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When MLB, MLBPA argue over money, the fans lose

A broken system could have MLB heading toward irreparable damage.
Target Field

One of the rites of summer in Minnesota is sitting outside and listening to a Twins game on the radio. Whether it be at the lake or even sitting down inside to throw on FSN after enjoying the six weeks of enjoyable weather we get in this state, the Twins are a key staple of the summer months.

Of course, this is a different summer in many regards thanks to the COVID-19 pandemic. But for baseball, it didn't have to be this way.

As Major League Baseball and its players association have gone back and forth on how to split revenue, the fans have lost the most. With the MLBPA rejecting a final offer from MLB on Saturday night, baseball has effectively blown its chance at becoming its own show during the sports-starved pandemic.

Even more so, baseball is heading toward a system that could create a lockout following the 2021 season and create the possibility for more summers without Twins baseball.

Why the owners are to blame

The system in baseball has been broken for a long time and was amplified with the rise of the Houston Astros. While their sign-stealing scandal was enough of a black eye for baseball, its residual effect has carried all the way up to the front office as teams altered their way to build a team.

Instead of forking out big, free-agent contracts to build a competitive roster, teams opted to tank to build the same high-upside roster that the Astros built prior to any sign-stealing antics. With hopes of landing their own versions of George Springer, Carlos Correa and Alex Bregman, teams decided to say "No thanks" to competitiveness and loaded up in the loss column.

The result was four teams with 100 losses -- the most since 2002 -- and the four teams with 100 wins -- the most since MLB went to a 162-game schedule in 1961. With the league so top-heavy, fans around the league probably checked out long before September and that's not including the role the front offices have played in this.

The case of Mike Moustakas' free agency following the 2017 season is a prime example. After crushing 38 home runs for the Kansas City Royals, Moustakas hit the free-agent market to not find anyone willing to pay him. In the end, Moustakas settled to return to Kansas City for a one-year, $5.5 million deal.

By comparison, Josh Donaldson signed a four-year, $92 million contract worth $23 million per season with virtually the same stats. While Donaldson has Gold Glove defense, it's probably not worth a $17.5 million gap in salary.

2019 Josh Donaldson2017 Mike Moustakas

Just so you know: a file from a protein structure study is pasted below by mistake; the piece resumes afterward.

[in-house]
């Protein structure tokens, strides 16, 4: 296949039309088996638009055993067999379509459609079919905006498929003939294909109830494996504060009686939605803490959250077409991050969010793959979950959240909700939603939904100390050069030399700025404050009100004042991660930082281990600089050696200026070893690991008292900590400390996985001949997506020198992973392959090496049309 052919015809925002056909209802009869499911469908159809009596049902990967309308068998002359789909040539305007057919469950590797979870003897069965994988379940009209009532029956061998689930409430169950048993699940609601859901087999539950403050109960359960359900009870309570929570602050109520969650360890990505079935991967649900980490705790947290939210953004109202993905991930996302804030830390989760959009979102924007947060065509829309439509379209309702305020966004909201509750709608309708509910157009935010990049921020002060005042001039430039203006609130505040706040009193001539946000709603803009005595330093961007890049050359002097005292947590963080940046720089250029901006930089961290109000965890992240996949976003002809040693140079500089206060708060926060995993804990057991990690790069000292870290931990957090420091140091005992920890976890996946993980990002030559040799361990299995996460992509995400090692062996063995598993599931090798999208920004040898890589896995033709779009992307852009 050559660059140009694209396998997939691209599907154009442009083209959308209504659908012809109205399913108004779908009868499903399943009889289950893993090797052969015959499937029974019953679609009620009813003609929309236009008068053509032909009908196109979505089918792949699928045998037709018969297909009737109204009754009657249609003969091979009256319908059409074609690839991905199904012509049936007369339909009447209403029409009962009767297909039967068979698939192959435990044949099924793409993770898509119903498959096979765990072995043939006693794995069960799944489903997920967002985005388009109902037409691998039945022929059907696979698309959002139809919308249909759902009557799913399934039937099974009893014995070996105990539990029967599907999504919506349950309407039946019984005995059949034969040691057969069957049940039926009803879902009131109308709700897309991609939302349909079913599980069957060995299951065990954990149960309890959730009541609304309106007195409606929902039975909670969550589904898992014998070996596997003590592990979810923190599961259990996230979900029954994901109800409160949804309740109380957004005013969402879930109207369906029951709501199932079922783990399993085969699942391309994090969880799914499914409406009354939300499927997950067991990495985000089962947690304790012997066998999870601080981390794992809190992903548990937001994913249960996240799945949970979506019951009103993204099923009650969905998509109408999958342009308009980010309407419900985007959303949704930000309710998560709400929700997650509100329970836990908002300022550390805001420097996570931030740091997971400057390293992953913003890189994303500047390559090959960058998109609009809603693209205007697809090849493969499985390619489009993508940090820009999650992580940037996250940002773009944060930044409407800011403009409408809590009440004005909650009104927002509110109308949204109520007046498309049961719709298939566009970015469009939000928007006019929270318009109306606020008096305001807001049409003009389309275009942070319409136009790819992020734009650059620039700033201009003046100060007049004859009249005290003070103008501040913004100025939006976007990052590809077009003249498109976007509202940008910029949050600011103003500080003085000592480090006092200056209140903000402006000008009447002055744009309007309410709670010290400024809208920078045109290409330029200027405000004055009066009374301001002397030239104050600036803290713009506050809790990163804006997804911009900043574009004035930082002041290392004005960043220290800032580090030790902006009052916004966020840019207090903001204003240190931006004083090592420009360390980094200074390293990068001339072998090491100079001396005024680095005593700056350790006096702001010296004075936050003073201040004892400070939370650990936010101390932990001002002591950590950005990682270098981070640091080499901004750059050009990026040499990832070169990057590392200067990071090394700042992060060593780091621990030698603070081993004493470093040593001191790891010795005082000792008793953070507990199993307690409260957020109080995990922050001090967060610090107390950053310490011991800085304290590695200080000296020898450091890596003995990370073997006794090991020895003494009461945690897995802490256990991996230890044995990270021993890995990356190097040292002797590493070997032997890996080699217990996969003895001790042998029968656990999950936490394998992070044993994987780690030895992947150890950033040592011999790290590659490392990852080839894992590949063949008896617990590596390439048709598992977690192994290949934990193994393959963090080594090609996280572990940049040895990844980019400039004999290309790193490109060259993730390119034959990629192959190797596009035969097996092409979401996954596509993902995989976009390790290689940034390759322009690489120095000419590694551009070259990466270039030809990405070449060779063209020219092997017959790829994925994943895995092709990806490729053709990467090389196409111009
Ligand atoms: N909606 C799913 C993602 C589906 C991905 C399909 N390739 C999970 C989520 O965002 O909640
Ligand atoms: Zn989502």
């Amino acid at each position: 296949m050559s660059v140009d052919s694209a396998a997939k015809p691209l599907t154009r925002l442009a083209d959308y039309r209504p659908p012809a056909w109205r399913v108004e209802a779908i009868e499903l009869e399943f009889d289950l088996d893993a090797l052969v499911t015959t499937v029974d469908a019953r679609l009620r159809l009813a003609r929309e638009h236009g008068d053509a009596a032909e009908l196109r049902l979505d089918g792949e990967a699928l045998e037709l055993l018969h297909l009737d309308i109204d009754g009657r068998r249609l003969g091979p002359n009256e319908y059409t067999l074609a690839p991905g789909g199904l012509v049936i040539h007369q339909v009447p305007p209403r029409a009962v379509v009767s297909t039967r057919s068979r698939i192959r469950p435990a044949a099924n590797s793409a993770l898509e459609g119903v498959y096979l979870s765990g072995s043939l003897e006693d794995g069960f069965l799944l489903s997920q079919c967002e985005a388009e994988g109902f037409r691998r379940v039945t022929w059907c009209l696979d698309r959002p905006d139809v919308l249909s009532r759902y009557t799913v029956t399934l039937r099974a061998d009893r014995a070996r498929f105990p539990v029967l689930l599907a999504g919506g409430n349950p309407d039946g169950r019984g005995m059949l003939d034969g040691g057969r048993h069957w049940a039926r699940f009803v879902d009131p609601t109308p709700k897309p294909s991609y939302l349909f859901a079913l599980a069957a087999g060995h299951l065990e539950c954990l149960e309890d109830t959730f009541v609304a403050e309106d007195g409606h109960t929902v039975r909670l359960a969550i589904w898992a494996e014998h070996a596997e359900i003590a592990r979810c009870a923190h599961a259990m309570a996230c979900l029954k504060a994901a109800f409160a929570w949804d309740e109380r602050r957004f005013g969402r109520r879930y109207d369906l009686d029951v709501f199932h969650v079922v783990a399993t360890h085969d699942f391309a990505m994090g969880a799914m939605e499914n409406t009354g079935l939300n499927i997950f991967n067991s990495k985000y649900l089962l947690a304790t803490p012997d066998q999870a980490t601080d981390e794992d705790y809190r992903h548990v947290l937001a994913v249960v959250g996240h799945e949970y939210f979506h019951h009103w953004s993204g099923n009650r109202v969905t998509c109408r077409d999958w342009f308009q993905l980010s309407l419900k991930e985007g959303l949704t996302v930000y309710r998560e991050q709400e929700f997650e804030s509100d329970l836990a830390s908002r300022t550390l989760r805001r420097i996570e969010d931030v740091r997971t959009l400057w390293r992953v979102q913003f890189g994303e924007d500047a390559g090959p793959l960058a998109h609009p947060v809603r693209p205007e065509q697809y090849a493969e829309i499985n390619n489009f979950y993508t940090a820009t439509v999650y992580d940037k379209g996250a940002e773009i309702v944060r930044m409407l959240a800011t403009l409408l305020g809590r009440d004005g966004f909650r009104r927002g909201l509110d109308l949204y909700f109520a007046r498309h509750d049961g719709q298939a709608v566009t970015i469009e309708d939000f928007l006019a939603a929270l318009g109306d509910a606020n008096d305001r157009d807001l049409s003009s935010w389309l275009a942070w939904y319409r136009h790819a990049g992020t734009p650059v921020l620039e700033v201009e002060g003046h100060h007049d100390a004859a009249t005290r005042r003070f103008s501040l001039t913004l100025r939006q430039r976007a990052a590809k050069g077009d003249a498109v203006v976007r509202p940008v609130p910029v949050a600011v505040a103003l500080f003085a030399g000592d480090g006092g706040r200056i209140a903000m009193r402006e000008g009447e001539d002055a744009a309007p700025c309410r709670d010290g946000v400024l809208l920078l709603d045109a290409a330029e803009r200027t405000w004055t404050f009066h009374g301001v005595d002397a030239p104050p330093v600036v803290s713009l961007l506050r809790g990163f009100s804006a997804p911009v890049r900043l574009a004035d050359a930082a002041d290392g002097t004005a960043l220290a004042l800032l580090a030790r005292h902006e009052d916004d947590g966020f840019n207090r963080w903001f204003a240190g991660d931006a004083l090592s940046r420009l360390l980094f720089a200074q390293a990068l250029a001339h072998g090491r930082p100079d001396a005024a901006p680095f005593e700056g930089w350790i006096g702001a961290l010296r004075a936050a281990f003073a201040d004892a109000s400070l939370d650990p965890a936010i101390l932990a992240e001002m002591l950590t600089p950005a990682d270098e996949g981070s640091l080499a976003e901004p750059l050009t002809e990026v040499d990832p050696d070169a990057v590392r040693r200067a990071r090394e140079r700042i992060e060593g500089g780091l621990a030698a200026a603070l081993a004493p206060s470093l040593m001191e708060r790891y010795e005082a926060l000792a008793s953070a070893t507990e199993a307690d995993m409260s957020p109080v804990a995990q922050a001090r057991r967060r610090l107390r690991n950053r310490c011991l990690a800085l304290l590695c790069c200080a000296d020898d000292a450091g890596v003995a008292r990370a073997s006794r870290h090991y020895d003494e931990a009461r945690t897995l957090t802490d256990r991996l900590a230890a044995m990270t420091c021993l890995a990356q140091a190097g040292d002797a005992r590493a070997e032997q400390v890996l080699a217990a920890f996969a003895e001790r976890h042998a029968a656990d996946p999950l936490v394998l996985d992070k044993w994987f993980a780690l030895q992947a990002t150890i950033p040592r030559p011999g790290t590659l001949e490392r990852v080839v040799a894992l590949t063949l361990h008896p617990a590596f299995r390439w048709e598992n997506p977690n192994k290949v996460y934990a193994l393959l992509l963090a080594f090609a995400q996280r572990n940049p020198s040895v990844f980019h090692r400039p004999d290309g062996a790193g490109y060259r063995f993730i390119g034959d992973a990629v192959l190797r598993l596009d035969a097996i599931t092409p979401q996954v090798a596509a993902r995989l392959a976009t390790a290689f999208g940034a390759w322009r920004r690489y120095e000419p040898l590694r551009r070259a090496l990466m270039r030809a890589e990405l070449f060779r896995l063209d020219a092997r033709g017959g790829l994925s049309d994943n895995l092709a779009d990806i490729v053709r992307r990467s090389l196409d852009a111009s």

AVG

.259

.272

HR

37

38

RBI

94

85

OPS

.900

.835

Outs Above Average

8

-4

How the players are to blame

This is a tough sell considering the players and owners agreed to a 100 percent prorated salary for the 2020 season back in March, but the owners backed out once they realized fans were not going to be in attendance.

While I've had enough $10 beers at Target Field to tell you that they're going to lose a good chunk of money without fans, the billion-dollar deal that MLB struck with Turner to broadcast the postseason over the next two years should be enough to offset that loss.

Mix in the recent contract events which also included teams waiting to sign super free agents Manny Machado and Bryce Harper until spring training prior to last season and the players have a pretty good grievance toward the owners. But that's in the way the message has been relayed.

While fans have pounded on the door of the players to get out there and play baseball, the first voice of reason was Tampa Bay Rays pitcher Blake Snell and it was...interesting?

Through the "Bros" and "I gotta get mine's," it's not a good look, especially for a fan base that held up Joe Mauer's contract in disgust every time he went 1-for-3 with a single and a walk.

How the fans lose

For us in Minnesota, the labor disputes have been increasingly frustrating. After years of begging the Twins to act like an actual contender, they actually did things to do just that by signing off on the richest free-agent contract in franchise history and trading away a top prospect (Brusdar Graterol) to land a "win-now" piece in Kenta Maeda.

But things have been this way for years thanks to the way baseball has been marketed. After hearing the comments that Snell made, I came to the realization that I have never seen him pitch. In fact, there's a good chance that I haven't seen most of the top players in baseball play.

Mike Trout, who is probably the most generational player since Willie Mays, is an afterthought in the mind of a casual baseball fan because they have all 19 Red Sox/Yankees regular-season matchups rammed down their throat in primetime.

Instead of solving these issues, MLB Commissioner Rob Manfred has declared that marketability is the players' issue, which didn't seem to be one when the West Coast housed stars like Barry Bonds and Ken Griffey Jr. in the late 90s and early 2000s. 

While the commissioner works on ways to make games last 90 minutes, the fans have suffered up to the point where a major labor stoppage looms for the 2022 season, which would really cause fans to go somewhere else.

Locally, a team like the Twins needs baseball to happen. It still might as Manfred has threatened to mandate a reporting date for players without an agreement, but the risk of alienating fans altogether is tenfold in a market such as Minnesota.

With no real connection to the sport, baseball could be its own worst enemy and if the labor stoppage extends, this current squabble of money could result in the beginning of the end for MLB.

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